Dalton Trumbo (Bryan Cranston in an amazing performances) is Hollywood's highest paid writer, writing hit after hit to major critical acclaim, but certain people and forces in town including uppity gossip columnist Hedda Hopper (Helen Mirren nailing the role perfectly) is out to 'help' the hunt with friends like John Wayne and others, no matter who gets thrown out of town, in jail or is ruined for life. Unlike the other two films that show the evil the government was doing, it suggests that Hopper and company were playing favorites and on some level, totally take over Tinseltown.

After dealing with jail, Trumbo stars working in secret for others (including B-movie producers The King Brothers, played well here by Stephen Root and John Goodman in casting so good, they could have had their own film) and slowly working his way back to possibly continuing his success somehow... if he can overcome those who hate not being able to control or stop him.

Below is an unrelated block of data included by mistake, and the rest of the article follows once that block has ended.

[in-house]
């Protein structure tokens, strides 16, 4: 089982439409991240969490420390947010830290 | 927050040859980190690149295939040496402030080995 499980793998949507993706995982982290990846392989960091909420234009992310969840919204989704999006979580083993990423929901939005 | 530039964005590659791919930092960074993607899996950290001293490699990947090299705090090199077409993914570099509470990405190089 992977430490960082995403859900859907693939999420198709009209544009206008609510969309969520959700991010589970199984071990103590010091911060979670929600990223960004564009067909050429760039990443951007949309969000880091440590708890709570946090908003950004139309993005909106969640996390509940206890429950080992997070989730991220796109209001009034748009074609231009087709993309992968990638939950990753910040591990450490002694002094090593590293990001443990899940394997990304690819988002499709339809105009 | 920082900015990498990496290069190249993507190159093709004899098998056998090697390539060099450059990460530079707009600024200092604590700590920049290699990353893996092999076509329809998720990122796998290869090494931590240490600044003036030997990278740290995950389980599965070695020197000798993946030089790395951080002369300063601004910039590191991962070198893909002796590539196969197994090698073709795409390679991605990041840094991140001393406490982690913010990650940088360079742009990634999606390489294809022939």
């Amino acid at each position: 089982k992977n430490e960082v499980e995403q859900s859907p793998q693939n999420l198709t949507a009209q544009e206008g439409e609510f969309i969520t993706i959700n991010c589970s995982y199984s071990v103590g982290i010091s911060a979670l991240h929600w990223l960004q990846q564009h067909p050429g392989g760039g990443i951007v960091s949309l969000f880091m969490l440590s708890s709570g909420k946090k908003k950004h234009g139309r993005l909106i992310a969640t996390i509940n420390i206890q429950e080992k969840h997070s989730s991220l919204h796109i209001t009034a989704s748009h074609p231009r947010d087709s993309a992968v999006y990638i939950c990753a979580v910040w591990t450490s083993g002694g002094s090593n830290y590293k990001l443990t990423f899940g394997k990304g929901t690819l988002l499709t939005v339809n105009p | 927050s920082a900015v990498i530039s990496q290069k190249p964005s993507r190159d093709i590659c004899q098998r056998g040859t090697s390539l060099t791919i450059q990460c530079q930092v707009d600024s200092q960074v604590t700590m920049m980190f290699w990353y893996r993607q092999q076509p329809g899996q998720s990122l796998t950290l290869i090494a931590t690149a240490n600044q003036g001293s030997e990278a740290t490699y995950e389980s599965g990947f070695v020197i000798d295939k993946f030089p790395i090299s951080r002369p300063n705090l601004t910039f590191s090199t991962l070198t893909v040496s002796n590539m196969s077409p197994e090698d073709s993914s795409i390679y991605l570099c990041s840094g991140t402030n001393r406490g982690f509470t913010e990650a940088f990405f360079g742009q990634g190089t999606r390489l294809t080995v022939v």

Diane Lane and Louis C.K. Also add to a great cast that tells this great story in a film that matches the solid documentary of the same name we reviewed at this link...


Be sure to see both, starting with this new film, then compare to the documentary. It's uncanny how much they got it right.

All the 1080p Blu-ray presentations are top rate, consistent and look pretty good throughout with only minor complains, all color 1.85 X 1 digital High Definition shoots that have to capture past periods. That is not easy, but they all manage to succeed convincingly enough and are A-grade awards-quality filmmaking, even when shot in HD as well. The anamorphically enhanced 1.85 X 1 image on the Spotlight DVD is weaker than expected, outdone by the anamorphically enhanced 2.35 X 1 image on Stonewall. Otherwise, no problems here.